The mounting assembly 18 also includes a wheel 52 that movably supports the boom for movement along the ground surface. A wheel frame 53 rotatably carries the wheel 52. An upright post 54 is provided at a top surface of the wheel frame 53 to be slidably received within a bushing 55. The bushing 55 is mounted on the outer section 34 so that elevational movement of the wheel 52 will automatically result in corresponding elevational movement of the outer boom section 34. Likewise, angular movement of the boom section 34 will result in corresponding angular disposition of the post 54 and wheel 52.
The post 54 is slidably received within bushing 55 and can be selectively adjusted elevationally therein by set screws 56. The set screws 56 function as means for adjusting the spray height above the ground surface, along with adjustments of the bracket sleeve 46 along post 45.
It is important to note the relationship of the wheel 52 and the outer boom section 34. It is significant that the wheel frame 53 is mounted to the outer boom section. With this arrangement, the wheel frame 53 will maintain whatever angular relationship is selected for the outer boom section 34. This relationship is shown in a preferred orientation with respect to the ground surface in FIGS. 3 and 4. Here, the outer boom section 34 is shown substantially horizontal and the wheel is correspondingly vertical. However, the outward boom section 34 may be pivoted by lifting upwardly at the boom end 19 to an angular relationship wherein the outer boom section 34 would be slightly upwardly inclined. The wheel and frame will likewise be inclined due to the rigid angular relationship of the wheel frame 53 to the outer boom section 34. The wheel will be inclined toward the vehicle and will remain in this orientation throughout operation of the spray boom. This is due to the gravitational forces acting against the wheel and reluctance of the wheel to slide laterally over the ground surface to a normal, upright orientation. Thus, the relationship of the outer boom section and wheel facilitates a "quick intermediate" height adjustment should one wish to use such feature temporarily in place of the height adjustment capabilities provided in the bracket sleeve 46 and bushing 55.
The spray head 20 is shown in substantial detail by FIGS. 1 and 2. It is situated at the remote boom end 19. The spray head 20 is advantageously comprised of three individual nozzles connected by a common delivery tube 73 to a source of liquid (not shown) typically carried on the associated vehicle. Liquid is delivered through the tube 73 to all three nozzles simultaneously, though it is understood appropriate valving could be utilized to eliminate one or more of the valves from operation in special circumstances.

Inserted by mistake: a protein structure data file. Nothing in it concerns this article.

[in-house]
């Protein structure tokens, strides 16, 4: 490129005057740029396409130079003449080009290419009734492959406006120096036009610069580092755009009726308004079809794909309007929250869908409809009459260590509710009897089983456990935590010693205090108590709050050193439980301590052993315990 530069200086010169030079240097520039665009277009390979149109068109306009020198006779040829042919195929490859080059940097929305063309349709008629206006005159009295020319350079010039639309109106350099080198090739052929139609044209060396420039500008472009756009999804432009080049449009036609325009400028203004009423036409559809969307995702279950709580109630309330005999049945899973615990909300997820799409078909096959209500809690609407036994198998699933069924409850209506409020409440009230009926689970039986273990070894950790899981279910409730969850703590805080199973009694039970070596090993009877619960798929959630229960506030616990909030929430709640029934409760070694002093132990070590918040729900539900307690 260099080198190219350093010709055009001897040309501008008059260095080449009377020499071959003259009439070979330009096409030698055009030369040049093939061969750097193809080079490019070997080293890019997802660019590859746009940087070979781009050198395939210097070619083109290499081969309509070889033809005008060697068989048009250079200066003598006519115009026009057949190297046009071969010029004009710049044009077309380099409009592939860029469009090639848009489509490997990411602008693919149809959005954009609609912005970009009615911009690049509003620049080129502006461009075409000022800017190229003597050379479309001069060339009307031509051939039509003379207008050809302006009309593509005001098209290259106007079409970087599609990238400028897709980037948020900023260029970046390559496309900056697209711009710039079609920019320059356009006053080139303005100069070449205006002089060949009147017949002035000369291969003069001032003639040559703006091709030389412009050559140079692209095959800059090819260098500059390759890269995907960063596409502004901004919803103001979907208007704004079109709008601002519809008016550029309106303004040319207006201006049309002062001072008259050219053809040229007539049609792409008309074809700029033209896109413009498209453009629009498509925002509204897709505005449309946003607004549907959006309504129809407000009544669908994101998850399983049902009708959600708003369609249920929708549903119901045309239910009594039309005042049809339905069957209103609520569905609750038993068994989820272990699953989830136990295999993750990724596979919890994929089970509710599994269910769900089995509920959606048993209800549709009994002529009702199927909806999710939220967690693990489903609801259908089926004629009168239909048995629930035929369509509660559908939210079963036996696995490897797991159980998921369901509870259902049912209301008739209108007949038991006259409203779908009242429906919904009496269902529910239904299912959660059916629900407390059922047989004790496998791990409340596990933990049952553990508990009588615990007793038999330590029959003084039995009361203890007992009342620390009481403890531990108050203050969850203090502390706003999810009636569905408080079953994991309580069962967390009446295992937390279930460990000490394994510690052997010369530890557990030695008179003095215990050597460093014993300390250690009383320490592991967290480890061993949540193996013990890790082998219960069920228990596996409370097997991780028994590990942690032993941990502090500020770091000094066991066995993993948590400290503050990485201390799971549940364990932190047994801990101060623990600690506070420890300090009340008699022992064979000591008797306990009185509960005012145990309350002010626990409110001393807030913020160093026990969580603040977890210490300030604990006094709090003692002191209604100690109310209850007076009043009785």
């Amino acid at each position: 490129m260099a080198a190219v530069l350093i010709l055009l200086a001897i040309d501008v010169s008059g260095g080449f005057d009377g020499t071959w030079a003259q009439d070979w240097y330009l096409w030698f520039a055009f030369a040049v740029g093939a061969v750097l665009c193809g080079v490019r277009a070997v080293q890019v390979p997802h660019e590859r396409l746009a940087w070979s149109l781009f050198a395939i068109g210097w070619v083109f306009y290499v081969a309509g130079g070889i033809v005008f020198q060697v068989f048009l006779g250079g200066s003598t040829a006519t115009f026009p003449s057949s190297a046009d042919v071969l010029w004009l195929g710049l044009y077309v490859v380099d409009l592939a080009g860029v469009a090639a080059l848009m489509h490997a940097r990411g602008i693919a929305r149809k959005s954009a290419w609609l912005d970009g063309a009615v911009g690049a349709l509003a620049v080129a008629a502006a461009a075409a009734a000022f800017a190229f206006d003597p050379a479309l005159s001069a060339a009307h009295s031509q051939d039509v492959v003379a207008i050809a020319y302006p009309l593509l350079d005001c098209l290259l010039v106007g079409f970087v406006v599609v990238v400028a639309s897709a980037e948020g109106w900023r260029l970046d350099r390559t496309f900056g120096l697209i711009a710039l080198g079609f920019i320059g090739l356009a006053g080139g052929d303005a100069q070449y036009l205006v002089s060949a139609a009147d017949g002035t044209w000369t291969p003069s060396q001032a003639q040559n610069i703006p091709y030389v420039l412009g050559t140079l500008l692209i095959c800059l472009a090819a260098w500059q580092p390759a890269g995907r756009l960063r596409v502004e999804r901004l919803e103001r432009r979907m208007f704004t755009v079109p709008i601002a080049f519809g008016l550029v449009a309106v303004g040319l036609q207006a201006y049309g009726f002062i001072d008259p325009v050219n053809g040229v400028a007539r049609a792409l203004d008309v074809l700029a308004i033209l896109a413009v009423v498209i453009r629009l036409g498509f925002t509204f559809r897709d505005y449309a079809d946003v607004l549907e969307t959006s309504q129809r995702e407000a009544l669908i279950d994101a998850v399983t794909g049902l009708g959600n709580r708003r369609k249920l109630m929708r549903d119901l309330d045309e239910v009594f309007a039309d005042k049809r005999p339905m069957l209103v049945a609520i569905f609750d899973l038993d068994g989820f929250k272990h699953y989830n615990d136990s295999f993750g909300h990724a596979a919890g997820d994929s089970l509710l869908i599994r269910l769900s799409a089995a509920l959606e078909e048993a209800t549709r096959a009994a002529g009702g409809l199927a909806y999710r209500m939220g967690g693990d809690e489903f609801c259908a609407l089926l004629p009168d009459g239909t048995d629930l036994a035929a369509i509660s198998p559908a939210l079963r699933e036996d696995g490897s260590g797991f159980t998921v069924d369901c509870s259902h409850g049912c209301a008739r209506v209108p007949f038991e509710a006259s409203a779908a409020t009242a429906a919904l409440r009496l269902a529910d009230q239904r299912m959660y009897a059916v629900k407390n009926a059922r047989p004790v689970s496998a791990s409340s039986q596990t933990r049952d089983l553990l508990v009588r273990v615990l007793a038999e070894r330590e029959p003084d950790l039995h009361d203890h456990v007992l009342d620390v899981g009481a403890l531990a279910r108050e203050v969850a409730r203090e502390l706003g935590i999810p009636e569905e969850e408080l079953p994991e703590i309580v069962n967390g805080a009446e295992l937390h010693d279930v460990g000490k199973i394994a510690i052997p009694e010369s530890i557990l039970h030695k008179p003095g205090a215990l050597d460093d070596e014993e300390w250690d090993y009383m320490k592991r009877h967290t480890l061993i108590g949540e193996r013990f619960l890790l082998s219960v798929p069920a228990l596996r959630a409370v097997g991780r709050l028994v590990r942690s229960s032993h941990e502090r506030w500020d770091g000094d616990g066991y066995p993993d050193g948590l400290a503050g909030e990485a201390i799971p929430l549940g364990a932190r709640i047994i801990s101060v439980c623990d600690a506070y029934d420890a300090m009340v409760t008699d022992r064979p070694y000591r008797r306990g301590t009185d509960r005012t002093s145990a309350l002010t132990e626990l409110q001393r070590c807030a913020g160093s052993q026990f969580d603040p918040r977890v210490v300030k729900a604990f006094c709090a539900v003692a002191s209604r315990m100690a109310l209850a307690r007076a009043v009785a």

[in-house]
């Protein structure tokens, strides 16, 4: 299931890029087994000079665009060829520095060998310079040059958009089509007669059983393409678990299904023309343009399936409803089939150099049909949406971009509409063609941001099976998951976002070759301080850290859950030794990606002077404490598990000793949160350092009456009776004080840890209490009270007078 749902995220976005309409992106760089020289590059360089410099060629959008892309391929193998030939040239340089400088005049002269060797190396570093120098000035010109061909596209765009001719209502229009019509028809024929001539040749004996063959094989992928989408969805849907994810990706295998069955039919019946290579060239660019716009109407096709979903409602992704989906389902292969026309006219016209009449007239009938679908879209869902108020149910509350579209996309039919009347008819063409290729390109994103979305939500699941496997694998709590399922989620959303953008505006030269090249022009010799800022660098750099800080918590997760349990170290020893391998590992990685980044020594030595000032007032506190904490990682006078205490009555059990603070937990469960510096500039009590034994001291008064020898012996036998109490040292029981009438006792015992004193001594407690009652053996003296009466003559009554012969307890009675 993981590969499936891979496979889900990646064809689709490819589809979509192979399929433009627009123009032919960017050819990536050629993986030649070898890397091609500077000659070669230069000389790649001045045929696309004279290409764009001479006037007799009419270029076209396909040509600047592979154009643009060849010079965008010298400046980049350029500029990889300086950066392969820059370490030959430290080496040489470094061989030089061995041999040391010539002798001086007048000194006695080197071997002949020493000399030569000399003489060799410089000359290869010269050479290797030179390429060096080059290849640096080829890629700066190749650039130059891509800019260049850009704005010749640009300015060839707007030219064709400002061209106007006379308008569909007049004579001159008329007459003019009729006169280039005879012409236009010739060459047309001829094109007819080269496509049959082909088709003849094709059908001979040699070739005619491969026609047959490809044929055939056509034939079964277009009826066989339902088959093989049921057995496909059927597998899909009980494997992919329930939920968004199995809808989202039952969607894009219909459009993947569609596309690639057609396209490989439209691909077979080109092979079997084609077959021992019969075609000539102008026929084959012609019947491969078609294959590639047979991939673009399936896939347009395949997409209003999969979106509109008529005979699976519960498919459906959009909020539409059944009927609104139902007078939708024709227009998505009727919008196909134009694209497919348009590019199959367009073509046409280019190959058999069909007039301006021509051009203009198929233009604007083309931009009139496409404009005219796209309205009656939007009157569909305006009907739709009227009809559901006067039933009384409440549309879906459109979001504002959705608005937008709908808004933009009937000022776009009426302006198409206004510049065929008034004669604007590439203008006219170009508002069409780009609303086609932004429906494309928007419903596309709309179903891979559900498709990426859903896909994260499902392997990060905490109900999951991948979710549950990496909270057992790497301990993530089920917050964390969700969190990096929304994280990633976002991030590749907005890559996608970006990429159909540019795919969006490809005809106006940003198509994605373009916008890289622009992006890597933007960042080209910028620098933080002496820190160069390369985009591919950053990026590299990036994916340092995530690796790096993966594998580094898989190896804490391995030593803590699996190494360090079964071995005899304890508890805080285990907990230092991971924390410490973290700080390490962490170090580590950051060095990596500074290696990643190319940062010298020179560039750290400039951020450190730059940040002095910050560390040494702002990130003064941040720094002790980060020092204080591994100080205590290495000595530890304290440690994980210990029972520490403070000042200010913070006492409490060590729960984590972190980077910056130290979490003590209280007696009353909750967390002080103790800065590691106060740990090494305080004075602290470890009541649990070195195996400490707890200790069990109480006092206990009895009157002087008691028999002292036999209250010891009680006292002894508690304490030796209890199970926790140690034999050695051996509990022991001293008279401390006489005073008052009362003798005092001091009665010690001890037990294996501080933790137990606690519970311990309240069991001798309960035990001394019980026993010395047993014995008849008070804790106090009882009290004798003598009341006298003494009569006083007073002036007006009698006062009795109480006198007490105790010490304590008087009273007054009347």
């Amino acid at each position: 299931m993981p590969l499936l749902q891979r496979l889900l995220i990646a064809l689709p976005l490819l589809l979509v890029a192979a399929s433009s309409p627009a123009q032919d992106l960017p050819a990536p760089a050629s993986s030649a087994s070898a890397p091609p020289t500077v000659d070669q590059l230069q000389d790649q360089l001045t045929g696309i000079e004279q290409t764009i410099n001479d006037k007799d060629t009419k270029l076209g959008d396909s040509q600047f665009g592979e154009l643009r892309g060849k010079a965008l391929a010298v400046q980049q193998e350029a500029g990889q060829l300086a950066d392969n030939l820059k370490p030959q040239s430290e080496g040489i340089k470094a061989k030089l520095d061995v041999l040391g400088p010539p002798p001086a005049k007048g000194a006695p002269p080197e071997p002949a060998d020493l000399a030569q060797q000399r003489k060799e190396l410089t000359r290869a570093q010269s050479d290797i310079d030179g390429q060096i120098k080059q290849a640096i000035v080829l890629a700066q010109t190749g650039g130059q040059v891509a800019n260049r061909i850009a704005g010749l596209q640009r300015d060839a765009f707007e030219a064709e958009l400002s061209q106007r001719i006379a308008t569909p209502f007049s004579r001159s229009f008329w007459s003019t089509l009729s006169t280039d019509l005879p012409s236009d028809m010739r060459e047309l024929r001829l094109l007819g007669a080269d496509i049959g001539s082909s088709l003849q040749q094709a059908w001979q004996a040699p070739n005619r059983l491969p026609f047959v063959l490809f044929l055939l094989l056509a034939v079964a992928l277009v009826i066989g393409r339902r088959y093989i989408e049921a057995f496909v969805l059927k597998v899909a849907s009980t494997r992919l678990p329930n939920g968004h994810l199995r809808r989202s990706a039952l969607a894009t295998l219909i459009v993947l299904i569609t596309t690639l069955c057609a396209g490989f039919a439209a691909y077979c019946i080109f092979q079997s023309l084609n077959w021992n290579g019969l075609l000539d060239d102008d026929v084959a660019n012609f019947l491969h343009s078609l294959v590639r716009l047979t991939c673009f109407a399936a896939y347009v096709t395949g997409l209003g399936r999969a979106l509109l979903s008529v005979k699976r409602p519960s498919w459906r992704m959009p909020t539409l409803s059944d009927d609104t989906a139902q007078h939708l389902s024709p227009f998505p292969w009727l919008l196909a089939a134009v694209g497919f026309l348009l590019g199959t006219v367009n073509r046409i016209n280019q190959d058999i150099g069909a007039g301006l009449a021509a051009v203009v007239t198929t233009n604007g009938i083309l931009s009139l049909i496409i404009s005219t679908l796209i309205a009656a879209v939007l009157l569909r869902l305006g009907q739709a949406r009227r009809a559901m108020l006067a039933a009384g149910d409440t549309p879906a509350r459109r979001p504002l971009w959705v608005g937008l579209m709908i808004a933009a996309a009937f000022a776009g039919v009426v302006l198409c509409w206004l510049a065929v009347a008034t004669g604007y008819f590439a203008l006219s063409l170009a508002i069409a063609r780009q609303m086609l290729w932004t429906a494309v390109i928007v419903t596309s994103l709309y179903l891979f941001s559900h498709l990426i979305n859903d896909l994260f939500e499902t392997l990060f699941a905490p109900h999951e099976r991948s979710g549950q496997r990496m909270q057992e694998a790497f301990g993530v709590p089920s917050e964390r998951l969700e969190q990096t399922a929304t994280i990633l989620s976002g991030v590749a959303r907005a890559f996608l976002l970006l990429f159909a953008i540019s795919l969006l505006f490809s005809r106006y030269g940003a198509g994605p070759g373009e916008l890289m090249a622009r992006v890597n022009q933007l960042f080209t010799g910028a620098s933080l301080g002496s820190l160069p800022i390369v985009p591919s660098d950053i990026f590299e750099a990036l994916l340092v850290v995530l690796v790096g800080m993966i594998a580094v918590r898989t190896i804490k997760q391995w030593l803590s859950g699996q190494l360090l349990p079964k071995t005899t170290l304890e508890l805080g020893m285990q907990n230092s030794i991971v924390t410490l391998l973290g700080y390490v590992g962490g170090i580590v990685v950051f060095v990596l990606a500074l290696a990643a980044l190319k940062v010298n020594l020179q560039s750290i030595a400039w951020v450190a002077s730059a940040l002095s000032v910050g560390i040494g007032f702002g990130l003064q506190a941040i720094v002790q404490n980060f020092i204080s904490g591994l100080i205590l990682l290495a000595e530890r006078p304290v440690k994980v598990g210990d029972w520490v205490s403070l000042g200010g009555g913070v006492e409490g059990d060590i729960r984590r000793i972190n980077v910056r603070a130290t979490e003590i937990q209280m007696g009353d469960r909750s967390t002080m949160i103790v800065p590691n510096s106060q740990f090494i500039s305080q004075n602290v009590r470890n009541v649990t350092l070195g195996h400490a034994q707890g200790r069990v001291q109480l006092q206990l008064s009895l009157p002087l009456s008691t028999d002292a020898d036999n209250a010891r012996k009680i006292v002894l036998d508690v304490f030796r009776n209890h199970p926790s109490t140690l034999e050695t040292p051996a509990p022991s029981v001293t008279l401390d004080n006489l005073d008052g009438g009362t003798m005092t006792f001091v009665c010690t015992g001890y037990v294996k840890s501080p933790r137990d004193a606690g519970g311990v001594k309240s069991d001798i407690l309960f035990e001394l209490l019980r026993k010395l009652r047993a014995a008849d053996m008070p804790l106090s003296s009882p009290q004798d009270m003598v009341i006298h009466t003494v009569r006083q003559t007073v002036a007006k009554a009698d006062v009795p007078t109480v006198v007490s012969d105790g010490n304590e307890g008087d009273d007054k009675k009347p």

The spray head 20 includes a bar 66 that extends substantially transverse in relation to the length of spray boom 16. The bar 66 adjustably mounts the three individual nozzles. A forward nozzle 67 is situated at a forward side of the boom with respect to an intended foward direction of travel. Middle nozzle 68 is situated substantially midway along the length of the bar 66 between forward nozzle 67 and a rear nozzle 69.
The nozzles 67 through 69 are provided with pivot mounts 70 as means for enabling selective angular adjustment of the spray nozzles relative to the spray boom. The nozzles can thus be pivoted to increase or decrease the angular orientation of the spray pattern emitting from each in relation to the ground surface. Further adjustment may be afforded through clamps 71 that mount the nozzles to the bar 66. These clamps can be utilized to selectively adjust the nozzles toward or away from one another along the bar or the nozzles can be pivoted at the clamp mechanism selectively about the axis of the bar 66.
It is advantageous that each nozzle be selected to emit a substantially planar (flat pattern) flow of liquid in a substantially triangular pattern. The spray emitting from each nozzle will therefore strike the ground surface along a straight line of contact as shown in FIGS. 7-12. The plane of each triangular pattern (with respect to the ground surface) may be selectively adjusted by rotating the nozzles on their mounts 70.
The nozzle size is selected preferably to enable high volume, low pressure output. By producing large droplets of liquid and spreading the liquid over a desired distance, a higher application speed may be obtained. Time in the field is thus reduced substantially, as well as the amount of fuel required to complete the spraying operation. It has been found that spray time and fuel may be reduced by approximately 50% over the time required using conventional forms of sprayers.